1. Not finding help here? Sign up for a free 30min tutor trial with Chegg Tutors
    Dismiss Notice
Dismiss Notice
Join Physics Forums Today!
The friendliest, high quality science and math community on the planet! Everyone who loves science is here!

E field in the X direction

  1. Nov 13, 2009 #1
    1. The problem statement, all variables and given/known data
    The electric potential along the x-axis is V = 50x - (100/x)V, where x is in meters. What is E_x at x = 1.0m

    2. Relevant equations
    partial derivative of dV/dx, then plug in the value for x


    3. The attempt at a solution

    I understand the concept of trying to solve the equation you have to take the partial derivative of the equation with respect to x, when I do that I get 1-100(x), which is were I think I am going wrong.
    Der 50x would just be 1
    Der 100/x =100x^-1 = -100x

    so when I put x=1 in for the equation and solve I do not get the right answer.
     
  2. jcsd
  3. Nov 13, 2009 #2

    Delphi51

    User Avatar
    Homework Helper

    V = 50x - (100/x)
    = 50x -100*x^-1
    dv/dx = 50 - 100(-1)x^-2
     
  4. Nov 13, 2009 #3
    so when i solve for x=1 i get 150. I put that answer in and it still says its wrong but to check my signs.
    I changed it to -150 and its correct... am i missing something?
     
  5. Nov 13, 2009 #4
    nevermind its -dv/dx which would give the -150 answer thanks...

    Finished that problem and now i have to do another one involving an x and a y component. Obviously you have to break the thing down into x and y but again i'm struggling on the partial derivative part.

    350/(sqrt (x^2 + y^2))
     
  6. Nov 13, 2009 #5

    Delphi51

    User Avatar
    Homework Helper

    I missed it, too. The formula is E = - dV/dx.
     
  7. Nov 13, 2009 #6
    so the problem is now I don't know how to partial derive the function.
    350/ ( (x^2 + y^2)^-.5)
     
  8. Nov 13, 2009 #7

    Delphi51

    User Avatar
    Homework Helper

    Looks kind of odd - are you sure you have keyed in that expression correctly?
    The way it stands, it simplifies to
    f = 350*(x^2 + y^2)^0.5
    To differentiate that with respect to x, you would use
    u = x^2 + y^2 so f = 350*u^0.5
    and the chain rule: df/dx = df/du*du/dx
    In the details of that, you'll need the power rule a couple of times:
    d/dx of x^n = nx^(n-1)
    Give it a try!
     
  9. Nov 13, 2009 #8
    yea the equation 350/sqrt (x^2 +y^2) is given as what voltage equals and x and y are in meters. It then asks what the strength of the electric field is at x=2 and y = 2.7. I have to partially derive the equation. Once for x and once for y. Put the values in and solve for each component. I just can't get the derivation right.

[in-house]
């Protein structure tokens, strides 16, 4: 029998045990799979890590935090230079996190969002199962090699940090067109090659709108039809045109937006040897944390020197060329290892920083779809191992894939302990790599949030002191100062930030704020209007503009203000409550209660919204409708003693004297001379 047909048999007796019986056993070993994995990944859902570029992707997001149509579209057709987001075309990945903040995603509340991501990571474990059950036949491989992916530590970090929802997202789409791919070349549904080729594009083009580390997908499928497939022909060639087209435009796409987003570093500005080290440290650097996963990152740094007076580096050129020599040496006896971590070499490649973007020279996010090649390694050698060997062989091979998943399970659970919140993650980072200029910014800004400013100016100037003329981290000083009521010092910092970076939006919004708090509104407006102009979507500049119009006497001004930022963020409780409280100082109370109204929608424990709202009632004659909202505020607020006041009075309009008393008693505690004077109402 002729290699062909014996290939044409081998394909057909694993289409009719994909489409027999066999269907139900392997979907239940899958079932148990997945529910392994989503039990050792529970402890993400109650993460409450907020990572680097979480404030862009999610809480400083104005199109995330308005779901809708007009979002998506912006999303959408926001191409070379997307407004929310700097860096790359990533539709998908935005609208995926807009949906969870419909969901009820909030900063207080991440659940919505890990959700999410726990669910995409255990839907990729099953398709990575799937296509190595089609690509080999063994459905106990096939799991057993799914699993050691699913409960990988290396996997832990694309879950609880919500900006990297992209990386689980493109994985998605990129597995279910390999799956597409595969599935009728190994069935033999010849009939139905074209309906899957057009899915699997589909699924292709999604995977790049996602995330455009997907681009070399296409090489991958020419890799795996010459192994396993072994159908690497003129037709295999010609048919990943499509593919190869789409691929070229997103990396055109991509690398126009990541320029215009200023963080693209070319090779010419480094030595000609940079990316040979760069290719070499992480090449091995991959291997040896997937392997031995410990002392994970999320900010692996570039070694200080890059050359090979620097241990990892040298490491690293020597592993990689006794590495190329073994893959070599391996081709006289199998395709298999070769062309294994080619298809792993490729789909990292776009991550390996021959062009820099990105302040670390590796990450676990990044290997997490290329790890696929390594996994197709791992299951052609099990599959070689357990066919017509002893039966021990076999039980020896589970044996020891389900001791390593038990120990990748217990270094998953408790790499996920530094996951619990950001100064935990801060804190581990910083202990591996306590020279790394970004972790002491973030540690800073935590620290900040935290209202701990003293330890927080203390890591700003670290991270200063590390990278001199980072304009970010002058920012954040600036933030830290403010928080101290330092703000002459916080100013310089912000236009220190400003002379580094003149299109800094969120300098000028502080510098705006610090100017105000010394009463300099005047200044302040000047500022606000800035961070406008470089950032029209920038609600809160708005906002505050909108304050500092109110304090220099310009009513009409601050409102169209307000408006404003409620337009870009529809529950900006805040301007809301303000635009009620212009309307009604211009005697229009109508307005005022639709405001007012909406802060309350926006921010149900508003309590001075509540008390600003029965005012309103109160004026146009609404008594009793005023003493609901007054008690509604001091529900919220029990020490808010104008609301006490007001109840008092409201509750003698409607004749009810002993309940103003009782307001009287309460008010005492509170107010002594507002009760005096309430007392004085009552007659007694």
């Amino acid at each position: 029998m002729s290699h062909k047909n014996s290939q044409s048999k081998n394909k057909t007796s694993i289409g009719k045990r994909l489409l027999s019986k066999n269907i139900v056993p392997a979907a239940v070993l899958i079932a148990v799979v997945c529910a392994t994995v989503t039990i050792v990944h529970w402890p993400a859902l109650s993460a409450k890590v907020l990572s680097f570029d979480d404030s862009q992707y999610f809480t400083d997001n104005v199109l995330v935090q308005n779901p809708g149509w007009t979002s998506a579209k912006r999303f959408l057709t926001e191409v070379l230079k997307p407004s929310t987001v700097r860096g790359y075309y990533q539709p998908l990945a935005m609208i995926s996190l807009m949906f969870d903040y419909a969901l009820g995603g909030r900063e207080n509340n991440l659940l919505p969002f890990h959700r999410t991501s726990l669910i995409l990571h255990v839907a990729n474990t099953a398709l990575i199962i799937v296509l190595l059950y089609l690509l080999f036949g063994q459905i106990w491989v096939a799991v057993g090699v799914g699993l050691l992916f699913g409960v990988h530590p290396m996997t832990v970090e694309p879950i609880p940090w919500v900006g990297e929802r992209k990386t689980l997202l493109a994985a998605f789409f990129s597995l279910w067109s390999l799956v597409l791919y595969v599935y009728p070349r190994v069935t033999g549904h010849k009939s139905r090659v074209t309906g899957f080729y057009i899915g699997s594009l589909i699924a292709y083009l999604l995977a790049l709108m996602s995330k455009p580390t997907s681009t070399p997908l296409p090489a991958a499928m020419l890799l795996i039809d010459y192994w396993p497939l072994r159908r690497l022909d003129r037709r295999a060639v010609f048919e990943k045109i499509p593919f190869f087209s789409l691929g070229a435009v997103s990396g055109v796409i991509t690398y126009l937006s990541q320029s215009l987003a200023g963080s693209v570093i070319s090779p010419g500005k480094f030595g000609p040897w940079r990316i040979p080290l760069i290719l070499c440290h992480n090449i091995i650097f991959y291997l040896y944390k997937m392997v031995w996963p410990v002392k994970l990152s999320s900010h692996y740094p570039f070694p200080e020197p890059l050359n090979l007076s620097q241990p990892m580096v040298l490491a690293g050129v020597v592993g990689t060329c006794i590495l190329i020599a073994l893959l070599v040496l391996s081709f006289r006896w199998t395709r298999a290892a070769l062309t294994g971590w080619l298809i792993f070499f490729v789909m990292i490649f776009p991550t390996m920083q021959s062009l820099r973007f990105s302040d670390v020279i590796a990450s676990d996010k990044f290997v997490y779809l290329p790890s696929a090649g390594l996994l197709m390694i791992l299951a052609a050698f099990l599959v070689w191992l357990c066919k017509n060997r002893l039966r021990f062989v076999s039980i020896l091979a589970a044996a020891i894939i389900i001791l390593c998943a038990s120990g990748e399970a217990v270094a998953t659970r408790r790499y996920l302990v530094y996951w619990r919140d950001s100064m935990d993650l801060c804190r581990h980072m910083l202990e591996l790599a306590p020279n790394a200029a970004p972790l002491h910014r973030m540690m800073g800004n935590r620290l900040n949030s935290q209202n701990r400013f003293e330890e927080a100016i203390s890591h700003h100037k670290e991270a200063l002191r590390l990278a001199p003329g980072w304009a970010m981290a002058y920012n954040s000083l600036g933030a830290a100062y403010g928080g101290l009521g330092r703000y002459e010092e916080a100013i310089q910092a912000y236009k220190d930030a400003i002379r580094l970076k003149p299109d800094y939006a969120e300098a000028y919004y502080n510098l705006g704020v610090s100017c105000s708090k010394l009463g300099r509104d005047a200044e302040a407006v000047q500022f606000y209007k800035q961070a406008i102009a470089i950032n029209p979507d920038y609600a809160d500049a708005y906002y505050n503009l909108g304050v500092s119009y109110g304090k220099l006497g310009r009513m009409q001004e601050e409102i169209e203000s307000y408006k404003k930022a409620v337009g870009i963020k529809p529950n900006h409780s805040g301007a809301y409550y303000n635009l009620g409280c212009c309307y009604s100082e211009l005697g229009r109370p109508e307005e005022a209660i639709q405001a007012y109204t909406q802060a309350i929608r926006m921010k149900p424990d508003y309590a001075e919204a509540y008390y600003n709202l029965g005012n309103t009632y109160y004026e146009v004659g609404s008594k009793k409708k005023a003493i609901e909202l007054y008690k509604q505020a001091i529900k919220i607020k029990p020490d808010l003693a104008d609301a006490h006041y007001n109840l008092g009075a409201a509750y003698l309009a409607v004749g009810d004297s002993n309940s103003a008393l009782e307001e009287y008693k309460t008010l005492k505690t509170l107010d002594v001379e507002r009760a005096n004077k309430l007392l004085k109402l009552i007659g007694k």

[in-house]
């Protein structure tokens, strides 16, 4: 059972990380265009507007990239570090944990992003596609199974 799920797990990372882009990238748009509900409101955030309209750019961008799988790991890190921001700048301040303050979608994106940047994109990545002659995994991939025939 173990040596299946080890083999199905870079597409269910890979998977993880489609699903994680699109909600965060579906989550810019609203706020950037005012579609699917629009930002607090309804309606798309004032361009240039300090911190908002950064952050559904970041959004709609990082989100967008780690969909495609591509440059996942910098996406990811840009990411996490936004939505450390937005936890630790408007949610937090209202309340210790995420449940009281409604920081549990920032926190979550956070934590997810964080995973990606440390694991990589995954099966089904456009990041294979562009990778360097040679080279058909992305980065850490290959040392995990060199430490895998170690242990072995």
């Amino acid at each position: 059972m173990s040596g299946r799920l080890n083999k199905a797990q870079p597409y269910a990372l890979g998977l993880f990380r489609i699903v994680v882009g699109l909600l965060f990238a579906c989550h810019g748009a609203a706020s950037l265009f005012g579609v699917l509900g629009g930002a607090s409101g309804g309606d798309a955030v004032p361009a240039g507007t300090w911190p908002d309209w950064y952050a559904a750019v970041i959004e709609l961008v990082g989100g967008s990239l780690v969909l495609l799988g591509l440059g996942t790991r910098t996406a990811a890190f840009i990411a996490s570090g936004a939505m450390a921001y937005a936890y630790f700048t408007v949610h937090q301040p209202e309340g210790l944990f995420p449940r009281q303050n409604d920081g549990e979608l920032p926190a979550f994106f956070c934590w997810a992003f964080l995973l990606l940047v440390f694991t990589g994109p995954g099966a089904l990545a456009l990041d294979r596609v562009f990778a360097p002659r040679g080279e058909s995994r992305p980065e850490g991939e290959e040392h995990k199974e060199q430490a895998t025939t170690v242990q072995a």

10. Nov 13, 2009 #9

    Delphi51

    User Avatar
    Homework Helper

    First you gave 350/ ( (x^2 + y^2)^-.5)
    Then you gave 350/sqrt (x^2 +y^2)
    These are not the same. The square root of u is the same as u^0.5 with no minus sign.
    For V = 350/sqrt (x^2 +y^2) you would use the same idea
    Let u = (x^2 +y^2) so that V = 350/u^0.5 = 350*u^-0.5
    dV/dx = dV/du*du/dx
    Do have a go at it and show your work so we can advise you further!
     
  11. Nov 13, 2009 #10
    ok so dV/dx = dV/du * du/dx
    dV = .5*350u^-.5 = 175u^-.5
    du = 2x + 2y

    175u^-.5/2x+2y * 2x+2y/2

    =175u^-.5/2

    for the x partial derivative and
    175u^-.5/2 for the y partial

    doesn't look right
     
  12. Nov 13, 2009 #11

    Delphi51

    User Avatar
    Homework Helper

    The derivative of y = x^n is dy/dx = n*x^(n-1).
    If you had y = x^3, then dy/dx would be 3*x^2.

    V = 350*u^-0.5 has an "n" value of -0.5 so
    dV/du = 350*(-0.5)*u^(-1.5)


    When differentiating u = x² + y², partially with respect to x, you take y to be a constant. So y² is also a constant and its derivative is zero.
    ∂u/∂x = 2x.
    It doesn't make sense to write du alone; derivatives are always a ratio of two infinitesimally small differentials like du/dx. Since we are doing partial derivatives, we really should write ∂u/∂x. You can copy symbols like that from
    https://www.physicsforums.com/blog.php?b=347 [Broken].
     
    Last edited by a moderator: May 4, 2017
  13. Nov 13, 2009 #12
    that symbol thing helps;
    so

    dV/du = -175*u^(-1.5)
    now understanding that its a ∂u/∂x with respect to x; =2x and with respect to y; =2y

    but how to i complete the equation to get an equation
    -175*x^(1.5)/2x and -175*y^(1.5)/2y for the x and y directions respectively?
     
  14. Nov 13, 2009 #13

    Delphi51

    User Avatar
    Homework Helper

    ∂V/∂x = ∂V/∂u*∂u/∂x
    = -175*u^(-1.5)*2x
     
  15. Nov 13, 2009 #14
    I am lost again...

    Do i just put the u value ( x^2 +y^2) back in the equation and solve for x and then do the same thing but with ∂u/∂y for y?

    my x and y values were 2.0 and 2.7 respectively.
     
  16. Nov 13, 2009 #15

    Delphi51

    User Avatar
    Homework Helper

    u = x² + y² = 2² + 2.7² = 11.24

    ∂V/∂x = -175*u^(-1.5)*2x = -175*11.24^(-1.5)*2*2 = -18.5
     
  17. Nov 13, 2009 #16
    yea i'm not getting that answer to work for the Efield at point (2,2.7)
     
  18. Nov 13, 2009 #17

    Delphi51

    User Avatar
    Homework Helper

    Oh, did you remember the minus sign in Ex = -∂V/∂x this time?
    Also, how are you combining Ex and Ey?
    "It then asks what the strength of the electric field is at x=2 and y = 2.7."
    suggests the answer is a single number for the E field, not separate Ex and Ey.
    If you lay out the whole calc here, I'm sure someone will check it out for you!
     
Know someone interested in this topic? Share this thread via Reddit, Google+, Twitter, or Facebook